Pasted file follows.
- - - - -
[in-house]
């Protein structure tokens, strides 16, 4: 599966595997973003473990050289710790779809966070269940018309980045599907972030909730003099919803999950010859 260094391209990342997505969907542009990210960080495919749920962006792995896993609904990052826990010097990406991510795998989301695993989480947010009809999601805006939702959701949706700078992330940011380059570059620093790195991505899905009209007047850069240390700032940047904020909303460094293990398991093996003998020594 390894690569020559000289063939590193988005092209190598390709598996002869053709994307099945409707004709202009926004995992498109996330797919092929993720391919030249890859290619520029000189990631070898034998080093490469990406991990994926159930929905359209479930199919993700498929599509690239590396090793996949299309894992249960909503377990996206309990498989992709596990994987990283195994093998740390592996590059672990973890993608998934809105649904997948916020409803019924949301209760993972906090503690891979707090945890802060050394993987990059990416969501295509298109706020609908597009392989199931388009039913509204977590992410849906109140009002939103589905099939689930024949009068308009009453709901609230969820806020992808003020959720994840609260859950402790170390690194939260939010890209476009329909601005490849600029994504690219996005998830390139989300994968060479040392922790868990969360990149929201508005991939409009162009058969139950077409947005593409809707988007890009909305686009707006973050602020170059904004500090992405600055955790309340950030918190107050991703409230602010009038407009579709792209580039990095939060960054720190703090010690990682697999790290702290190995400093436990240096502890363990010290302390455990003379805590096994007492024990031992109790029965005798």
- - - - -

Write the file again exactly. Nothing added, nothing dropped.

[in-house]
């Protein structure tokens, strides 16, 4: 599966595997973003473990050289710790779809966070269940018309980045599907972030909730003099919803999950010859 260094391209990342997505969907542009990210960080495919749920962006792995896993609904990052826990010097990406991510795998989301695993989480947010009809999601805006939702959701949706700078992330940011380059570059620093790195991505899905009209007047850069240390700032940047904020909303460094293990398991093996003998020594 390894690569020559000289063939590193988005092209190598390709598996002869053709994307099945409707004709202009926004995992498109996330797919092929993720391919030249890859290619520029000189990631070898034998080093490469990406991990994926159930929905359209479930199919993700498929599509690239590396090793996949299309894992249960909503377990996206309990498989992709596990994987990283195994093998740390592996590059672990973890993608998934809105649904997948916020409803019924949301209760993972906090503690891979707090945890802060050394993987990059990416969501295509298109706020609908597009392989199931388009039913509204977590992410849906109140009002939103589905099939689930024949009068308009009453709901609230969820806020992808003020959720994840609260859950402790170390690194939260939010890209476009329909601005490849600029994504690219996005998830390139989300994968060479040392922790868990969360990149929201508005991939409009162009058969139950077409947005593409809707988007890009909305686009707006973050602020170059904004500090992405600055955790309340950030918190107050991703409230602010009038407009579709792209580039990095939060960054720190703090010690990682697999790290702290190995400093436990240096502890363990010290302390455990003379805590096994007492024990031992109790029965005798």